153 a. Integration of science and social studies content within
154 the 90-minute block.
155 b. Small group instruction.
156 c. Reduced teacher-student ratios.
157 d. More frequent progress monitoring.
158 e. Tutoring or mentoring.
159 f. Transition classes containing 3rd and 4th grade
161 g. Extended school day, week, or year.
162 2. Provide written notification to the parent of a student
163 who is retained for a reading deficiency under the provisions of
164 paragraph (5)(b) that his or her child has not met the
165 proficiency level required for promotion and the reasons the
166 child is not eligible for a good cause exemption as provided in
167 paragraph (6)(b). The notification must comply with the
168 provisions of s. 1002.20(15) and must include a description of
169 proposed interventions and supports that will be provided to the
170 child to remediate the identified areas of reading deficiency.
171 3. Implement a policy for the midyear promotion of a
172 student retained for a reading deficiency under the provisions
173 of paragraph (5)(b) who can demonstrate that he or she is a
174 successful and independent reader and performing at or above
175 grade level in reading or, upon implementation of English
176 Language Arts assessments, performing at or above grade level in
177 English Language Arts. Tools that school districts may use in
178 reevaluating a student retained may include subsequent
179 assessments, alternative assessments, and portfolio reviews, in
180 accordance with rules of the State Board of Education. Students
181 promoted during the school year after November 1 must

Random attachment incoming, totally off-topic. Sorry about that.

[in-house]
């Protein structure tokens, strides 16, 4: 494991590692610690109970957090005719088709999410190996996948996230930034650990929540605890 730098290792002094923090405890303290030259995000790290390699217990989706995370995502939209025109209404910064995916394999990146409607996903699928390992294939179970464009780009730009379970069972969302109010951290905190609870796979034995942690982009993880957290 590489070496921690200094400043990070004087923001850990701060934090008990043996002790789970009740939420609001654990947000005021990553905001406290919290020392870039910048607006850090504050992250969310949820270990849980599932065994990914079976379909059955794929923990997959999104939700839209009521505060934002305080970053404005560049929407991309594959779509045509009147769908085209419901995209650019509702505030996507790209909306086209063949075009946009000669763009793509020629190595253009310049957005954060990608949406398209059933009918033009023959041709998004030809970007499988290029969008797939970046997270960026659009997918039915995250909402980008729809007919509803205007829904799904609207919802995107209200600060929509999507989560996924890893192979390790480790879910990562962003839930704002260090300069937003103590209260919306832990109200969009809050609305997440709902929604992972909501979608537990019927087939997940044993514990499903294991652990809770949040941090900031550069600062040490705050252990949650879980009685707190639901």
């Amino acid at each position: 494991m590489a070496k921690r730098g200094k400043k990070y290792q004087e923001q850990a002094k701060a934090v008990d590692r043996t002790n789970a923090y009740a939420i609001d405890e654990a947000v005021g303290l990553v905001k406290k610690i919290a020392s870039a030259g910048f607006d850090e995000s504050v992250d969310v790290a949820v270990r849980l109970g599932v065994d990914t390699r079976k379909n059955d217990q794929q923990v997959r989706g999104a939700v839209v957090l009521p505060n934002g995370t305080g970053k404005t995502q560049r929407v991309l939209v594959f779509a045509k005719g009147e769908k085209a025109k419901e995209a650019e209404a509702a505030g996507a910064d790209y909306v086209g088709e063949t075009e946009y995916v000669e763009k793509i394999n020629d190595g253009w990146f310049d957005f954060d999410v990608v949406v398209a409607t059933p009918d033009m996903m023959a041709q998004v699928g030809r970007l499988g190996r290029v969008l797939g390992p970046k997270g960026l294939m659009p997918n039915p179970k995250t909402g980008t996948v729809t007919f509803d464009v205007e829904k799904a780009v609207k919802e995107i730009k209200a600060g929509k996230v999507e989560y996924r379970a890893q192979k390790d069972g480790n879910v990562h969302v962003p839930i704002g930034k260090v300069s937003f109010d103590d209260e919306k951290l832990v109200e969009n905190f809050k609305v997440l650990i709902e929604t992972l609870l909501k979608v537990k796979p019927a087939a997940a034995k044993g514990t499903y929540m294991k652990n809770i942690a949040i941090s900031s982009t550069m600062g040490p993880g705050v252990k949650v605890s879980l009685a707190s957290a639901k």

182 demonstrate proficiency levels in reading equivalent to the
183 level necessary for the beginning of grade 4. The rules adopted
184 by the State Board of Education must include standards that
185 provide a reasonable expectation that the student’s progress is
186 sufficient to master appropriate grade 4 level reading skills.
187 4. Provide students who are retained for reading
188 deficiencies under the provisions of paragraph (5)(b) with a
189 highly effective teacher as determined by the teacher’s
190 performance evaluation under s. 1012.34.
191 5. Establish at each school, when applicable, an Intensive
192 Acceleration Class for retained grade 3 students who
193 subsequently score Level 1 on the required statewide,
194 standardized assessment identified in s. 1008.22. The focus of
195 the Intensive Acceleration Class shall be to increase a child’s
196 reading and English Language Arts skill level at least two grade
197 levels in 1 school year. The Intensive Acceleration Class shall:
198 a. Be provided to a student in grade 3 who scores Level 1
199 on the statewide, standardized English Language Arts assessment
200 and who was retained in grade 3 the prior year because of
201 scoring Level 1.
202 b. Have a reduced teacher-student ratio.
203 c. Provide uninterrupted reading instruction for the
204 majority of student contact time each day and incorporate
205 opportunities to master the grade 4 Next Generation Sunshine
206 State Standards in other core subject areas.
207 d. Use a reading program that is scientifically research
208 based and has proven results in accelerating student reading
209 achievement within the same school year.
210 e. Provide intensive language and vocabulary instruction
211 using a scientifically research-based program, including use of
212 a speech-language therapist.
213 (8) ANNUAL REPORT.—
214 (a) In addition to the requirements in paragraph (5)(c)
215 (5)(b), each district school board must annually report to the
216 parent of each student the progress of the student toward
217 achieving state and district expectations for proficiency in
218 English Language Arts, science, social studies, and mathematics.
219 The district school board must report to the parent the
220 student’s results on each statewide, standardized assessment.
221 The evaluation of each student’s progress must be based upon the
222 student’s classroom work, observations, tests, district and
223 state assessments, and other relevant information. Progress
224 reporting must be provided to the parent in writing in a format
225 adopted by the district school board.
226 Section 2. This act shall take effect July 1, 2017.